A Shabaab suicide bomber killed at least five people in a suicide attack inside the presidential palace compound in the Somali capital of Mogadishu today.
Shabaab claimed credit for the suicide attack, which took place at the gate of the home of the speaker of parliament, which is also inside the compound. Somali officials said that four people were killed and 10 were wounded in the attack. Shabaab, in statements released on its Twitter account, HSM Press Office (or Harakat Al-Shabaab Al Mujahideen), claimed that 16 people were killed.
“The highly exceptional operation took place inside the #TFG compound while apostate officials were holding a meeting there,” Shabaab stated in one tweet, referring to the Transitional Federal Government. “At least 16 confirmed dead so far, incl. senior officials, intelligence personnel, &TFG militia. Death toll is still rising,” the group said in another.
Shabaab claimed the attack was carried out to take revenge “for the defilement & desecration” of Korans.
“Martyrdom Operation is a just retribution for the defilement & desecration of the Holy Qur’an that was sanctioned by AMISOM & TFG 3 days ago,” Shabaab said on Twitter.
Sheikh Abdiasis Abu Musab, a Shabaab spokesman, told Reuters that the terror group carried out the attack and that similar operations would take place in the capital.
“What a victory, inside the so-called presidential palace, more explosions and bombers will follow,” Musab said.
Shabaab was able to penetrate security at the presidential compound one other time, in August 2010. The suicide bomber was killed after getting through the first gate.
In the past, Shabaab has shown it can penetrate security at the heavily protected areas in the capital and carry out deadly attacks. On Dec. 3, 2009, a Shabaab suicide bomber dressed as a woman detonated his vest at a graduation ceremony for medical students at a hotel in Mogadishu and killed 19 people, including the ministers of health, education, and higher education, and two reporters. Somalia’s minister of sports was wounded in the attack, and died on Feb. 12.
On Sept. 17, 2009, Shabaab suicide bombers penetrated security at an African Union base in Mogadishu and killed 21 people, including the deputy African Union commander and 16 other peacekeepers. Sheikh Indha’adde, a top Somali defense official and former ally of Shabaab and Hizbul Islam, is reported to have provided intelligence to the suicide bombers that allowed them to carry out the attack.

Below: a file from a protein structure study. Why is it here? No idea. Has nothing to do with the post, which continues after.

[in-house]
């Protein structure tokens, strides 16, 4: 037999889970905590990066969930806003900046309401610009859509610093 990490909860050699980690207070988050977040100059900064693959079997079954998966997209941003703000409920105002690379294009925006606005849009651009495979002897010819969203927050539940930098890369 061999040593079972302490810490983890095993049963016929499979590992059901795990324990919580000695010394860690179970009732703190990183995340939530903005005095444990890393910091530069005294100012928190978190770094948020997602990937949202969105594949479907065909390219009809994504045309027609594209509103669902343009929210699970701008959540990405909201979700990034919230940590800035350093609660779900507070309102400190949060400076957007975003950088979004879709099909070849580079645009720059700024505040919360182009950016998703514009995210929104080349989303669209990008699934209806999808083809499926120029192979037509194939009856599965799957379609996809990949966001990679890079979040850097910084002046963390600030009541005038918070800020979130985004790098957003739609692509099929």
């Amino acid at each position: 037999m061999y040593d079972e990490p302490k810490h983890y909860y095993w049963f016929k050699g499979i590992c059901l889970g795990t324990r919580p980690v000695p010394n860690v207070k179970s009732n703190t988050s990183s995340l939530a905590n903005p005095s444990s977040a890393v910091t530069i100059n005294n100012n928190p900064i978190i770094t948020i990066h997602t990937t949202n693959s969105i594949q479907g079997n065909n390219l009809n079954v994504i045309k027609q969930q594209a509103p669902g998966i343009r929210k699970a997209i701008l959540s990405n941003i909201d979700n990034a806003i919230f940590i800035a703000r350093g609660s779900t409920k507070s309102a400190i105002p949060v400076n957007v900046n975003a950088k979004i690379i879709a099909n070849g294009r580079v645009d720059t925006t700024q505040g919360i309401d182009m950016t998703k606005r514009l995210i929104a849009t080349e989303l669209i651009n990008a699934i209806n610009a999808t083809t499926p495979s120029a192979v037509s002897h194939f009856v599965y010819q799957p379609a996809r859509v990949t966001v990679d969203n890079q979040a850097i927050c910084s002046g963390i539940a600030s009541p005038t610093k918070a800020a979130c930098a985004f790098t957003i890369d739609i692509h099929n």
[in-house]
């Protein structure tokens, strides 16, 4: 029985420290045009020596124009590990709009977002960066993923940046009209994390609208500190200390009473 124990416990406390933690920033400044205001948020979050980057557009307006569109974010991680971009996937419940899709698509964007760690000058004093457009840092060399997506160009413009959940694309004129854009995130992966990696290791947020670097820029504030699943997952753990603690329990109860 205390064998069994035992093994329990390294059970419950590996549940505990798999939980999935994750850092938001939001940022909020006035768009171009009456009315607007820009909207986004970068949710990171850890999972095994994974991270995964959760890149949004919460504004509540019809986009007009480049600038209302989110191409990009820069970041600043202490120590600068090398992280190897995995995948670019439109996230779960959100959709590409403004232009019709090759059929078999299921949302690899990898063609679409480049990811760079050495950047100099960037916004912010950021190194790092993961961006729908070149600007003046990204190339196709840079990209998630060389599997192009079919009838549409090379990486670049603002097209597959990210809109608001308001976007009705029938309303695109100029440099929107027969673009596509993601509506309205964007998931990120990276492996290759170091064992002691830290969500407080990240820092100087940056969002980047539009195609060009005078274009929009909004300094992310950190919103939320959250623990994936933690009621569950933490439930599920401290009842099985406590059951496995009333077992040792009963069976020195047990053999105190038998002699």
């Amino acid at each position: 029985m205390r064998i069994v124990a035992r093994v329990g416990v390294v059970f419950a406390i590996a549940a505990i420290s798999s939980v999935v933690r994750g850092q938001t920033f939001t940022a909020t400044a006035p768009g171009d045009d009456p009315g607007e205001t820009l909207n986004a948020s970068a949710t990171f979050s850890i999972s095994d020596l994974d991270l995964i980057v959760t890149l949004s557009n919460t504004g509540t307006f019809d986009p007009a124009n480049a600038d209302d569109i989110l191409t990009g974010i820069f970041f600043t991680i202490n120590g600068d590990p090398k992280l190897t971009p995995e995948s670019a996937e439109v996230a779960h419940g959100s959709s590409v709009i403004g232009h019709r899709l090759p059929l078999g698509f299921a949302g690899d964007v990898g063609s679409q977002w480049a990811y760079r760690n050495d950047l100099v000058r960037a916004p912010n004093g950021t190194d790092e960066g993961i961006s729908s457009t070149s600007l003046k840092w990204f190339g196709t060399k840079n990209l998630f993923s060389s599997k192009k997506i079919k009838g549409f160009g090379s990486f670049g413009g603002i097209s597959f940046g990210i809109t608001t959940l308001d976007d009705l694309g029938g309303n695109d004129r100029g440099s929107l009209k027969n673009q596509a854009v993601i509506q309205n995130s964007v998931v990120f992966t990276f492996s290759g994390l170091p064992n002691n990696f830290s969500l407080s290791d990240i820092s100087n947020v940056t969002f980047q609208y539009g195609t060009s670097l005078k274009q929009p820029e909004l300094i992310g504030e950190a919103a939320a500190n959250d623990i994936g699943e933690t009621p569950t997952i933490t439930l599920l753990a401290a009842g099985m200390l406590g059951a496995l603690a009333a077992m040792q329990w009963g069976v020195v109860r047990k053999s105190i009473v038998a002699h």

Shabaab and its predecessor, the Islamic Courts Union, have carried out more than 30 suicide attacks in Somalia since they sought to control the country in 2006 (the Islamic Courts Union was ousted from power a few months later, in an invasion by Ethiopian forces in December 2006). At least two of those suicide attacks were carried out by American citizens.
Shabaab has also executed a suicide attack outside Somalia’s borders: the July 11, 2010 double suicide attack in Kampala, Uganda, that killed 74 people. It was carried out by a suicide cell called the Saleh ali Nabhan Brigade, which is named after the al Qaeda leader who served as Shabaab’s military commander before he was killed in a US special operations raid in September 2009.
Shabaab and its Kenyan branch, the Muslim Youth Center, formally joined al Qaeda in February. The east African terror groups were closely tied to al Qaeda for years prior, however; Shabaab leaders had openly proclaimed their allegiance to al Qaeda long before the official merger.
Today’s attack takes place as the African Union Mission in Somalia, or AMISOM, is pressing the terror group on three fronts. Ethiopian troops have advanced from the west, seizing the cities of Baidoa and Beledweyne over the past several months. Shabaab and Ethiopian forces clashed near the town of Luuq in the west last weekend; both sides claimed a major victory, but casualties on either side have been unconfirmed. The African Union stated that Ethiopian forces would withdraw from Baidoa and Beledweyne in April, and will be replaced by 2,500 peacekeepers from Burundi, Uganda, and Djibouti.
Burundian and Ugandan forces have taken control of Mogadishu after Shabaab abandoned much of the city last summer, and are slowly pressing westward to Afgoye, a Shabaab stronghold just 15 miles outside of the capital.
In the south, Kenyan forces are slowly moving northward toward the Shabaab strongholds of Afmadow and the port city of Kismayo. Kenyan troops have been fighting in Somalia since mid-October, and have only advanced to about 40 miles inside the country.
Shabaab still controls other major towns and cities along the coast between Kismayo and Mogadishu, including Jilib, Baraawe, and Merca.
Bill Roggio is a Senior Fellow at the Foundation for Defense of Democracies and the Editor of FDD’s Long War Journal.